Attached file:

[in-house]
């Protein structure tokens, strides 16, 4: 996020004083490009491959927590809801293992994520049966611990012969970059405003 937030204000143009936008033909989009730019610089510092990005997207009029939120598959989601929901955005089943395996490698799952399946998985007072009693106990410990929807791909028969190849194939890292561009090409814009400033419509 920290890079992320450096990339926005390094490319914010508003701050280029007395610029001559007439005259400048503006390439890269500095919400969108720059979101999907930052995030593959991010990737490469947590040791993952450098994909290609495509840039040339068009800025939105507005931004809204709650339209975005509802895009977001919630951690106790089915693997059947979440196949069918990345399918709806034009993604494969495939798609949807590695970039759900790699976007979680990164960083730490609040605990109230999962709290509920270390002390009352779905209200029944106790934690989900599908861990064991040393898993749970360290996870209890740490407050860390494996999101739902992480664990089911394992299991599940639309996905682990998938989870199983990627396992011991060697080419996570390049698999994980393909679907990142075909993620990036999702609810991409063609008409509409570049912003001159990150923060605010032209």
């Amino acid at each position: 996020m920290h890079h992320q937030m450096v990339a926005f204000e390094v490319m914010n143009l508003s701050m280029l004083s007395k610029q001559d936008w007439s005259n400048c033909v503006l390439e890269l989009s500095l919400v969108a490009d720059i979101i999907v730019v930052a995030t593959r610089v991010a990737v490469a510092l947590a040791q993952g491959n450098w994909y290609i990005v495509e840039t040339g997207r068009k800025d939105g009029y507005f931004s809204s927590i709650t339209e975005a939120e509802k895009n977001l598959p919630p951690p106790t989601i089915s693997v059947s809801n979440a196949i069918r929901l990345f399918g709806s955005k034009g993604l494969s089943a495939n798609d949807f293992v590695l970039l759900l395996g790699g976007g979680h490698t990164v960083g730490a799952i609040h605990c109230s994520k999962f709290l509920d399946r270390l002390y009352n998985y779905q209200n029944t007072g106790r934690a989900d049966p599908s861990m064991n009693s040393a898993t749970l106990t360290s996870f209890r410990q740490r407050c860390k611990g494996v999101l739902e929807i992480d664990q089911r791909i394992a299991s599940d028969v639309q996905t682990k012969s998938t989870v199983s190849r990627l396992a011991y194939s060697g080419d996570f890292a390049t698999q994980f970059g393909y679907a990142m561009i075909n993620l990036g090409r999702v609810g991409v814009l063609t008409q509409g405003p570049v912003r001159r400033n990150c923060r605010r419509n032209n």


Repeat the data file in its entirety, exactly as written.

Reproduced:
[in-house]
């Protein structure tokens, strides 16, 4: 996020004083490009491959927590809801293992994520049966611990012969970059405003 937030204000143009936008033909989009730019610089510092990005997207009029939120598959989601929901955005089943395996490698799952399946998985007072009693106990410990929807791909028969190849194939890292561009090409814009400033419509 920290890079992320450096990339926005390094490319914010508003701050280029007395610029001559007439005259400048503006390439890269500095919400969108720059979101999907930052995030593959991010990737490469947590040791993952450098994909290609495509840039040339068009800025939105507005931004809204709650339209975005509802895009977001919630951690106790089915693997059947979440196949069918990345399918709806034009993604494969495939798609949807590695970039759900790699976007979680990164960083730490609040605990109230999962709290509920270390002390009352779905209200029944106790934690989900599908861990064991040393898993749970360290996870209890740490407050860390494996999101739902992480664990089911394992299991599940639309996905682990998938989870199983990627396992011991060697080419996570390049698999994980393909679907990142075909993620990036999702609810991409063609008409509409570049912003001159990150923060605010032209």
């Amino acid at each position: 996020m920290h890079h992320q937030m450096v990339a926005f204000e390094v490319m914010n143009l508003s701050m280029l004083s007395k610029q001559d936008w007439s005259n400048c033909v503006l390439e890269l989009s500095l919400v969108a490009d720059i979101i999907v730019v930052a995030t593959r610089v991010a990737v490469a510092l947590a040791q993952g491959n450098w994909y290609i990005v495509e840039t040339g997207r068009k800025d939105g009029y507005f931004s809204s927590i709650t339209e975005a939120e509802k895009n977001l598959p919630p951690p106790t989601i089915s693997v059947s809801n979440a196949i069918r929901l990345f399918g709806s955005k034009g993604l494969s089943a495939n798609d949807f293992v590695l970039l759900l395996g790699g976007g979680h490698t990164v960083g730490a799952i609040h605990c109230s994520k999962f709290l509920d399946r270390l002390y009352n998985y779905q209200n029944t007072g106790r934690a989900d049966p599908s861990m064991n009693s040393a898993t749970l106990t360290s996870f209890r410990q740490r407050c860390k611990g494996v999101l739902e929807i992480d664990q089911r791909i394992a299991s599940d028969v639309q996905t682990k012969s998938t989870v199983s190849r990627l396992a011991y194939s060697g080419d996570f890292a390049t698999q994980f970059g393909y679907a990142m561009i075909n993620l990036g090409r999702v609810g991409v814009l063609t008409q509409g405003p570049v912003r001159r400033n990150c923060r605010r419509n032209n």